So much has been written about Manning’s decline at age 37. People have blamed a poor offensive line as a main reason he’s struggled to get on track.
But despite the addition of star first-round pick Saquon Barkley and wide receiver Odell Beckham Jr. back from injury Manning’s numbers are only marginally better year-to-year. Here’s a quick comparison of his last two seasons through five games.
2017: 1,338 yards, 67.8 completion rate, 8 TDs, 5 INTs, 13 sacks
2018: 1,381 yards, 71.7 completion rate, 6 TDs, 3 INTs, 3 fumbles, 16 sacks
It’s not like Manning has become a Pro Bowler again with more weapons in the arsenal. Instead, the best play from under center Sunday came from Beckham, throwing what became a breathless 57-yard TD to Barkley.
The problem with Manning these days is he has a number of young dynamic offensive talents around him but his explosive playmaking ability has declined. That’s a dangerous recipe for chemistry in this locker room, especially considering Beckham’s aggressive personality. A game-changing performance is necessary to quiet some critics and remind them Manning still controls the office, not the people he gives the ball to. Being just a game manager won’t be enough.
3. A battle of two bad offensive lines
The Eagles' offensive line, just five games removed from a Super Bowl, enters the Giants game in tough shape. Tackle Lane Johnson has gone from first-team All-Pro to also-ran, allowing pressure that led to a Wentz sack and fumble-six last week. Nine-time Pro Bowler Jason Peters is once again playing through injuries that have him showing his age at 36. The starting lineup has been shuffled with Isaac Seumalo inserted in place of Stefen Wisniewski at left guard. Through five games, they’ve allowed 17 sacks, fourth worst in the NFC. This unit allowed just 33 all of last season.
But the Giants, of course, are in the same boat. Manning has been sacked 16 times although the line has played better since 2015 first-round pick Ereck Flowers was finally benched. The speed of Barkley makes his blockers look a little better than they actually are.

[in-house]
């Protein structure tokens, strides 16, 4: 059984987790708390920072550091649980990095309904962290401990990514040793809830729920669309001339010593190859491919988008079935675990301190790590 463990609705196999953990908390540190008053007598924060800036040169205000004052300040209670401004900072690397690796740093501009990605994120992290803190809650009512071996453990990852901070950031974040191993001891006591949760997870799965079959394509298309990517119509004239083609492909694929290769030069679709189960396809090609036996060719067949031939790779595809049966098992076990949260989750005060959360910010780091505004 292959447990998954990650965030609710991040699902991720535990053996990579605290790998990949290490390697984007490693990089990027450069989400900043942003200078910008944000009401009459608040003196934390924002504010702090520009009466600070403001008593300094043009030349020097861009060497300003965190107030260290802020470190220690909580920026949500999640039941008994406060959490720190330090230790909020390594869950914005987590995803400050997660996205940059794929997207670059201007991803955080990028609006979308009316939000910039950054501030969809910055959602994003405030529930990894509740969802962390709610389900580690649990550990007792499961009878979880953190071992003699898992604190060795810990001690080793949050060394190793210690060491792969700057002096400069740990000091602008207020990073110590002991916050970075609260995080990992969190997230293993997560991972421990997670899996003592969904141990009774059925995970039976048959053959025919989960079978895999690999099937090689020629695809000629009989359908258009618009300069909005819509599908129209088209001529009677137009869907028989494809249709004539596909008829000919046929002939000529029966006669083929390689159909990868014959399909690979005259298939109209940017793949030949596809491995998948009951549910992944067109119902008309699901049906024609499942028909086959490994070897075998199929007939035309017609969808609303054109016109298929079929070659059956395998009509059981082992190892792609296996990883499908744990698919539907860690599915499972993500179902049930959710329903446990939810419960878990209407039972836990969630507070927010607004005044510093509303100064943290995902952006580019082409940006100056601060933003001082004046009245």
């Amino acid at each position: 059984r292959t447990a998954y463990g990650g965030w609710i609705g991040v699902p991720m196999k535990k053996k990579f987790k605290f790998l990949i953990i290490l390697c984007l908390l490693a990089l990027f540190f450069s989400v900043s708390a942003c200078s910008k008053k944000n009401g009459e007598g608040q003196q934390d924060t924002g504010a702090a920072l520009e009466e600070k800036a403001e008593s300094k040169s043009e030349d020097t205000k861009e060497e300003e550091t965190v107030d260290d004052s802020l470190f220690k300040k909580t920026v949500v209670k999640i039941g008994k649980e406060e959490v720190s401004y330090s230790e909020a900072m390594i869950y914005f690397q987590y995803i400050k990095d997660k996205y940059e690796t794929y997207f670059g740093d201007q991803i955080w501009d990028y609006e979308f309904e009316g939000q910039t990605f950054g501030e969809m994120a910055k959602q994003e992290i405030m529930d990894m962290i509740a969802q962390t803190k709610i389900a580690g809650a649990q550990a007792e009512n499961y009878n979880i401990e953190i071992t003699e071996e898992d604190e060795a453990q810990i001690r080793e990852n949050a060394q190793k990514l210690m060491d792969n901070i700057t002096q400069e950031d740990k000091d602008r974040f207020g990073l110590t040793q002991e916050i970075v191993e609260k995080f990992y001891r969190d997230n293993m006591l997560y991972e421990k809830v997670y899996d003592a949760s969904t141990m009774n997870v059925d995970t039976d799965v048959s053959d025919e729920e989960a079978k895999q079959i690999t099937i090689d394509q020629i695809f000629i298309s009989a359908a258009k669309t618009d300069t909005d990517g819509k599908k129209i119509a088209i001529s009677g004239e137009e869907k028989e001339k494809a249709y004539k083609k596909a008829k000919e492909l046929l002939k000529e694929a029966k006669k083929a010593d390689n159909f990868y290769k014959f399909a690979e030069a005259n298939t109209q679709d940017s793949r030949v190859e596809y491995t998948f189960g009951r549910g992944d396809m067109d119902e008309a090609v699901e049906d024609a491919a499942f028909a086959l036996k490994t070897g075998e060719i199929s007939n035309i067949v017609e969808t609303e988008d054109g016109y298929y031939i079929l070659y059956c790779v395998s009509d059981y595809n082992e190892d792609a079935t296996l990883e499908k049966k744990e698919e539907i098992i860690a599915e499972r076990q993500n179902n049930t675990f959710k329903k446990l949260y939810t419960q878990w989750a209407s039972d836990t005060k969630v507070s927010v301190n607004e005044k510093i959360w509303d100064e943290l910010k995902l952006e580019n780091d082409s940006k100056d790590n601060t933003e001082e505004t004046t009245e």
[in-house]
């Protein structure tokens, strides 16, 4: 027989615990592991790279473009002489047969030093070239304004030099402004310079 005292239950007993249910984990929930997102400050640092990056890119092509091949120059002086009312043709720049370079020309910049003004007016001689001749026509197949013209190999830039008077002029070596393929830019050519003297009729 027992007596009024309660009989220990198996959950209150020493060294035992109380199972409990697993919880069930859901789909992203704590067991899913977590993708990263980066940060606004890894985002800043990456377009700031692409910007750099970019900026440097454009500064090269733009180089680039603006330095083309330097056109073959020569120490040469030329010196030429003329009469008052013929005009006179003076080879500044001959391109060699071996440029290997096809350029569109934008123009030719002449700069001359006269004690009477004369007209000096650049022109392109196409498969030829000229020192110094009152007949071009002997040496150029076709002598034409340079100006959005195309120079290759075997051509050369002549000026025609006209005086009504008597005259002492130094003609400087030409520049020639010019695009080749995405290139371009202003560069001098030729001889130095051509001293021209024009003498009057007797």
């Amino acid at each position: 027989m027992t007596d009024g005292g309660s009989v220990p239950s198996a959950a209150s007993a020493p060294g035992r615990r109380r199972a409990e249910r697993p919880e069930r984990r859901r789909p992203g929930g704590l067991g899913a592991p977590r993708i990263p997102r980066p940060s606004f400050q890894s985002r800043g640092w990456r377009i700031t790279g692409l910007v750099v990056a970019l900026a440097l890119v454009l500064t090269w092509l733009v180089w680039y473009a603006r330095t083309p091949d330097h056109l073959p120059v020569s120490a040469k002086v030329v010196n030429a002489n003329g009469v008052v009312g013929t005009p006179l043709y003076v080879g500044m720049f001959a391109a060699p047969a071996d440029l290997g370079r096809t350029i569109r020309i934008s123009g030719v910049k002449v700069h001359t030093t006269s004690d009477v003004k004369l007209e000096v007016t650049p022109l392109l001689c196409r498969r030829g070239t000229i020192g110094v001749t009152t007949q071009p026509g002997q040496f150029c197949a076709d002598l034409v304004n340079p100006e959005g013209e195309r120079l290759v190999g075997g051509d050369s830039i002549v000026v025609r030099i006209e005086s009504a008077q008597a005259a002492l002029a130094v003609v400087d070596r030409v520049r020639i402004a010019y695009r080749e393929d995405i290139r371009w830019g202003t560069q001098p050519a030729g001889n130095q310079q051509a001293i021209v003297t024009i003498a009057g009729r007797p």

But both sets of linemen are vulnerable, setting up opportunities for an Eagles defense ranked second against the run. For all the playmakers they have on defense, the defending Super Bowl champions have just two fumble recoveries in five games. Cox, Brandon Graham, Michael Bennett and that whole defensive unit must put pressure on Manning and stuff Barkley, who for all his flair has less than 50 rushing yards in two straight games. They’re due for a few takeaways.
The same goes for the Giants on Wentz. They have just six sacks through five games and one fumble recovery of their own. That’s not going to cut it, especially in a division known for physical play. The team that gets to the quarterback quickest and most consistently Thursday night has the best chance to win.
The Eagles have the better record but this game feels like a must-win for them over the Giants. A loss drops them to 2-4 and even in an easy division the schedule would make 10 wins a near impossible task. Everything about this team has felt off, in particular Doug Pederson’s coaching decisions. The head coach has come under fire for everything from play-calling to clock management to even dissing his kicker’s range. One year after Elliott hit that game-winning kick, Pederson responded to questions about eschewing a field goal Sunday by claiming his range maxed out at the opponent’s 35-yard line. Could you imagine if they thought that about Elliott during the Giants game last year?
But the Giants have their own drama, Odell Beckham Jr. spending last week whining publicly about his role on offense. To be fair, the wide receiver addressed his team on Sunday and responded with a game ball-type performance: 131 receiving yards, a touchdown catch and that spectacular 57-yard TD throw to Saquon Barkley. But the chemistry within this team still seems off.
Even on the road, you have to give the Eagles a slight edge with Carson Wentz and his leadership ability to keep his team in check. Eli Manning has made too many mistakes in big moments lately and appears to be losing that role with the Giants.
Prediction: Eagles 23, Giants 20
— Written by Tom Bowles, who is part of the Athlon Contributor Network. Follow him on Twitter @NASCARBowles.